Major League Baseball has played a month’s worth of games thus far in 2021. Long enough to note that a trend is developing. Hitting is becoming a lost art.
Major league batters are hitting just .232 overall through April, down from .252 two years ago and under the record low of .237 set over the now infamous 1968 season that resulted in a lower pitcher’s mound. It was correctly thought at the time that a higher mound aided the pitchers.
The rule change did lead to a dramatic increase in offense. Not anymore.
Hits are averaging a record-low 7.63 per game per team after fluctuating from eight to 10 from 1937 through last year.
It has been said that part of the blame for decreasing offensive numbers can be placed at the feet of MLB itself.
Baseballs were slightly deadened this year, a change MLB said an independent lab had found would cause balls to fly 1 to 2 feet shorter when hit over 375 feet.
Personally, I do not see that as much a factor at all. How many home runs do you see that barely clear the fence by 1 to 2 feet? Not many.
I attribute the fact to the current mindset in baseball that home runs win games. This has led to an increase in strikeouts by batters that are swinging for the fences. Shortening swings to keep the ball in play is a lost art. Singles, doubles, and triples that lend itself to rallies are accidents.
Ironically, swinging for the fences is not working. Home runs have dropped from a record 1.39 per team per game in 2019 to 1.28 in 2020’s shortened season to 1.14 this year, the lowest since 2015.
As a result, the game is starting to become unwatchable. Strikeouts are trending upwards as below average pitchers are averaging over a strikeout an inning.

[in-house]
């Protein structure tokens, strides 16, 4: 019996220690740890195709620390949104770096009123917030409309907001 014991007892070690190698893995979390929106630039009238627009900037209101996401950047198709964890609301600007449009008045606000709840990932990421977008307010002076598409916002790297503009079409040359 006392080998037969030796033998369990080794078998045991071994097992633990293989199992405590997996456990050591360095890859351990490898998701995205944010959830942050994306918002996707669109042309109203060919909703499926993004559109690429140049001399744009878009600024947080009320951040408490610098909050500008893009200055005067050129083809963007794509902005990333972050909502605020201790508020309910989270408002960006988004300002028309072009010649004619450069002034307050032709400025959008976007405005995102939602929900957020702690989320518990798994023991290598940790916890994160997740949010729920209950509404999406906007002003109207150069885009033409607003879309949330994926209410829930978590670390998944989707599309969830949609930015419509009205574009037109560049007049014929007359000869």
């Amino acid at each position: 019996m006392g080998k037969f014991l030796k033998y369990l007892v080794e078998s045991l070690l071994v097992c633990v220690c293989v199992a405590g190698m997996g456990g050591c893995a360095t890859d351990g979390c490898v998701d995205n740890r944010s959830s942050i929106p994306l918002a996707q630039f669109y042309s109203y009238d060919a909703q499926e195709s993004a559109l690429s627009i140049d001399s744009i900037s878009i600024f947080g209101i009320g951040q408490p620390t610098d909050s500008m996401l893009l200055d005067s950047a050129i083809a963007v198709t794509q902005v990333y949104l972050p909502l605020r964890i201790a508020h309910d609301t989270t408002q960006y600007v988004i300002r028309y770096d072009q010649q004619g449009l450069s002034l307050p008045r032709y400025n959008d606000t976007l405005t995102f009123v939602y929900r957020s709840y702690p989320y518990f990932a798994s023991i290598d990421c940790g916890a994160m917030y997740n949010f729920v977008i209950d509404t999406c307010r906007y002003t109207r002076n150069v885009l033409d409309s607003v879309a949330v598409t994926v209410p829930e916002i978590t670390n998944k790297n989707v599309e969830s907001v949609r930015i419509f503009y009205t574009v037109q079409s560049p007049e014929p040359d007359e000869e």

Strikeouts have averaged 9.06 per team per game, on pace to set a record for the 13th consecutive full season. Strikeouts already are 1,092 ahead of hits, just three years after exceeding hits for the first time over a full season.
Panthers Find Defense At NFL Draft
The Carolina Panthers had an eye on defense in last week’s draft. Carolina made news in the first round by selecting the first defensive player in the draft in Jaycee Horn. The cornerback is the son of former NFL receiver Joe Horn. As I noted last week, he is a truly elite press-man coverage cornerback. Horn is also a physical presence who gets under the skin of receivers across from him. Just ask SEC receivers who met up with him at South Carolina.
Carolina stayed in the SEC for it’s round two pick. Terrace Marshall, a wide receiver out of LSU, slid to the Panthers because of medical concerns. He is considered a first round talent and was one of the few “big receivers” in this draft.
Carolina added depth to its offensive line with its third pick, Brady Christenson, out of BYU. The fourth pick was Tommy Tremble a tight end/fullback out of Notre Dame.